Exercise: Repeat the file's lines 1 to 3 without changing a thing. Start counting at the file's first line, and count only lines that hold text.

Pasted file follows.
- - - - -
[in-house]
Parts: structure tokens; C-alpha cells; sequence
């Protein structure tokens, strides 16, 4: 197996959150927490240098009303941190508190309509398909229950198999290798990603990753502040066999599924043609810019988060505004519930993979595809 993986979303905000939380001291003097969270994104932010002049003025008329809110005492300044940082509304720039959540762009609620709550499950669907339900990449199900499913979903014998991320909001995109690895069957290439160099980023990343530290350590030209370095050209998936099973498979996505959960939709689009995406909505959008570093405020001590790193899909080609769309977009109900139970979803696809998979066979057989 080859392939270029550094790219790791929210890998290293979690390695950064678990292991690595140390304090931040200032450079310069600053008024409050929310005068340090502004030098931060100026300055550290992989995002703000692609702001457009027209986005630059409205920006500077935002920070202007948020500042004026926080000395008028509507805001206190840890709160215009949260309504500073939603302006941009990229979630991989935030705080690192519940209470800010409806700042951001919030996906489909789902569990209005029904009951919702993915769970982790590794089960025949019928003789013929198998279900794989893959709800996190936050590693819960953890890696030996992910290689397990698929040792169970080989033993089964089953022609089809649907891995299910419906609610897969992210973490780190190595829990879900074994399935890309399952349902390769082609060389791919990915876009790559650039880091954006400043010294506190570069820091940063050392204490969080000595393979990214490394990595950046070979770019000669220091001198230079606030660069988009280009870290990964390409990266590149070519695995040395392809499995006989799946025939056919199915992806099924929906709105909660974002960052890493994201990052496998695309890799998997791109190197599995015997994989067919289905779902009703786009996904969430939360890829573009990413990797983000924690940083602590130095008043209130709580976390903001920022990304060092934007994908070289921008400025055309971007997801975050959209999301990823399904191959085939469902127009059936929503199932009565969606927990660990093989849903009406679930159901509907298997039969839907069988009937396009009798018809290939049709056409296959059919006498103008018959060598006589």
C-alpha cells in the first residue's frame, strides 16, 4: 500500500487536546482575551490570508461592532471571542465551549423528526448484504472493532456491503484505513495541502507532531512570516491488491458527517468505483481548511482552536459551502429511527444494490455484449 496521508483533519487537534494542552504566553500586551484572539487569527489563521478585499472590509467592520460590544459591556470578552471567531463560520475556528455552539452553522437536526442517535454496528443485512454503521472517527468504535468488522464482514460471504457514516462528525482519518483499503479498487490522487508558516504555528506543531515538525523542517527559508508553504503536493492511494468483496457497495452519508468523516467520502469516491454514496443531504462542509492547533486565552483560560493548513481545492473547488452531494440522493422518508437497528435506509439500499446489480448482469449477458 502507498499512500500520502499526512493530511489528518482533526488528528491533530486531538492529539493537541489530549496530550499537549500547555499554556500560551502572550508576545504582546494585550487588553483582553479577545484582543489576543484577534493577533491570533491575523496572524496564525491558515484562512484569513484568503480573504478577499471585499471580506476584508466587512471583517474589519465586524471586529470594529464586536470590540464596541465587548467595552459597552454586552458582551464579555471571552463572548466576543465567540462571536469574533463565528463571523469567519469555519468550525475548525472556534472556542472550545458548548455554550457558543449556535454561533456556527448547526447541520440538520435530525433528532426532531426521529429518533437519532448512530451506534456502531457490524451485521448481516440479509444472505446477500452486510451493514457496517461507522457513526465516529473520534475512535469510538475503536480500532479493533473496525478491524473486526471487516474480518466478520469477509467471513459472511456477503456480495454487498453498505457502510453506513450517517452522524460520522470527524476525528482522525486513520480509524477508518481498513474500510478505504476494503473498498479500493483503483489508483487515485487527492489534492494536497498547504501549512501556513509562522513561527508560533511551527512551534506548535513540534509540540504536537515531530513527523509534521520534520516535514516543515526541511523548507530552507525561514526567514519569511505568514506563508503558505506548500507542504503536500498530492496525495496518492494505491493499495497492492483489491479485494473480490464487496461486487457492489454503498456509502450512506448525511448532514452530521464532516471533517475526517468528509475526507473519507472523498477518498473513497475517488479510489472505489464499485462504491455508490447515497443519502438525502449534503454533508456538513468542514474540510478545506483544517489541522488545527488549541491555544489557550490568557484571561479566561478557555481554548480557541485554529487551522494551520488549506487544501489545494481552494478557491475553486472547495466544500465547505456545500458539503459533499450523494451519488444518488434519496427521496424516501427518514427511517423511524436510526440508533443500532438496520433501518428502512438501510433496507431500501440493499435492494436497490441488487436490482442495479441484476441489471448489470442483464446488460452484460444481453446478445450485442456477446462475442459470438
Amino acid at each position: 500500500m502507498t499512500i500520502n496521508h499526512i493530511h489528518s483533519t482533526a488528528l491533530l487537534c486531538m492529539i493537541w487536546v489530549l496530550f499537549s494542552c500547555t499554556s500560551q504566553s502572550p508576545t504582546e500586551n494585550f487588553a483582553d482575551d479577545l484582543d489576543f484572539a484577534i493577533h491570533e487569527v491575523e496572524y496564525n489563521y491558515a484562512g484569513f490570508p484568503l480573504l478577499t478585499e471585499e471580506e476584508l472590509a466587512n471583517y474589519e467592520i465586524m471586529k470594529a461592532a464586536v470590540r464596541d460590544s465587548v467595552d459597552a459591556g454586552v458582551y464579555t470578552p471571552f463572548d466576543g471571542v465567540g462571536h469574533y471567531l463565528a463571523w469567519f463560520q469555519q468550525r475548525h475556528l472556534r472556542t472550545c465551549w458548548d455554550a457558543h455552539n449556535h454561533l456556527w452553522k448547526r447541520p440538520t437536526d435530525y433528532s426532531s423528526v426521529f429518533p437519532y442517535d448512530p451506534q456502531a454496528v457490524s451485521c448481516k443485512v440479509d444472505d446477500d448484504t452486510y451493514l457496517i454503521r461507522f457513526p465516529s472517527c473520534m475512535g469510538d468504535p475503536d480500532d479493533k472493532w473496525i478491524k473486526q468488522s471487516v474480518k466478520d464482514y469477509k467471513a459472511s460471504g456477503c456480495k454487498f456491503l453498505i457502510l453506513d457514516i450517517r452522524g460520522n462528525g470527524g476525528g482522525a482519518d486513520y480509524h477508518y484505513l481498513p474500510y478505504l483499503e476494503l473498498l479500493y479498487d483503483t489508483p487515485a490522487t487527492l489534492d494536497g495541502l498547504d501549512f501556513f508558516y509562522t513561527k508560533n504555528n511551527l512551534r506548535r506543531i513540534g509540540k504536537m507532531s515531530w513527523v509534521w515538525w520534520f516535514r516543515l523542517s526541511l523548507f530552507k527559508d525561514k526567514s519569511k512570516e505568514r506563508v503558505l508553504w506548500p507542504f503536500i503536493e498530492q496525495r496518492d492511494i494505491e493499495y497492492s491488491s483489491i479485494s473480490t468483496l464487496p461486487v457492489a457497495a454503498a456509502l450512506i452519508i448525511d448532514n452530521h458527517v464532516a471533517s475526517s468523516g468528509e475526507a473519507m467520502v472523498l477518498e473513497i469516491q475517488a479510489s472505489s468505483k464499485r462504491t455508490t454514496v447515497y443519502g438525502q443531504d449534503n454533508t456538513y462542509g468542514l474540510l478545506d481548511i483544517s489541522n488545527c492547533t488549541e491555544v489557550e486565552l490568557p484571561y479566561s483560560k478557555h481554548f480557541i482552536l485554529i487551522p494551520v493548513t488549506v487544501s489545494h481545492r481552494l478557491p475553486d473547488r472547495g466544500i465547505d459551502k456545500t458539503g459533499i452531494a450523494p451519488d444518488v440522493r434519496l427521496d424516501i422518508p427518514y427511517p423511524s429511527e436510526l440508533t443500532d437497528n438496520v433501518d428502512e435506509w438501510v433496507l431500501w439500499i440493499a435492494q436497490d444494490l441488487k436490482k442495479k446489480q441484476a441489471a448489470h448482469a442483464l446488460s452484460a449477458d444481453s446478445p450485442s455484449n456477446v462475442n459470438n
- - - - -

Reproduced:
[in-house]
Parts: structure tokens; C-alpha cells; sequence
């Protein structure tokens, strides 16, 4: 197996959150927490240098009303941190508190309509398909229950198999290798990603990753502040066999599924043609810019988060505004519930993979595809 993986979303905000939380001291003097969270994104932010002049003025008329809110005492300044940082509304720039959540762009609620709550499950669907339900990449199900499913979903014998991320909001995109690895069957290439160099980023990343530290350590030209370095050209998936099973498979996505959960939709689009995406909505959008570093405020001590790193899909080609769309977009109900139970979803696809998979066979057989 080859392939270029550094790219790791929210890998290293979690390695950064678990292991690595140390304090931040200032450079310069600053008024409050929310005068340090502004030098931060100026300055550290992989995002703000692609702001457009027209986005630059409205920006500077935002920070202007948020500042004026926080000395008028509507805001206190840890709160215009949260309504500073939603302006941009990229979630991989935030705080690192519940209470800010409806700042951001919030996906489909789902569990209005029904009951919702993915769970982790590794089960025949019928003789013929198998279900794989893959709800996190936050590693819960953890890696030996992910290689397990698929040792169970080989033993089964089953022609089809649907891995299910419906609610897969992210973490780190190595829990879900074994399935890309399952349902390769082609060389791919990915876009790559650039880091954006400043010294506190570069820091940063050392204490969080000595393979990214490394990595950046070979770019000669220091001198230079606030660069988009280009870290990964390409990266590149070519695995040395392809499995006989799946025939056919199915992806099924929906709105909660974002960052890493994201990052496998695309890799998997791109190197599995015997994989067919289905779902009703786009996904969430939360890829573009990413990797983000924690940083602590130095008043209130709580976390903001920022990304060092934007994908070289921008400025055309971007997801975050959209999301990823399904191959085939469902127009059936929503199932009565969606927990660990093989849903009406679930159901509907298997039969839907069988009937396009009798018809290939049709056409296959059919006498103008018959060598006589």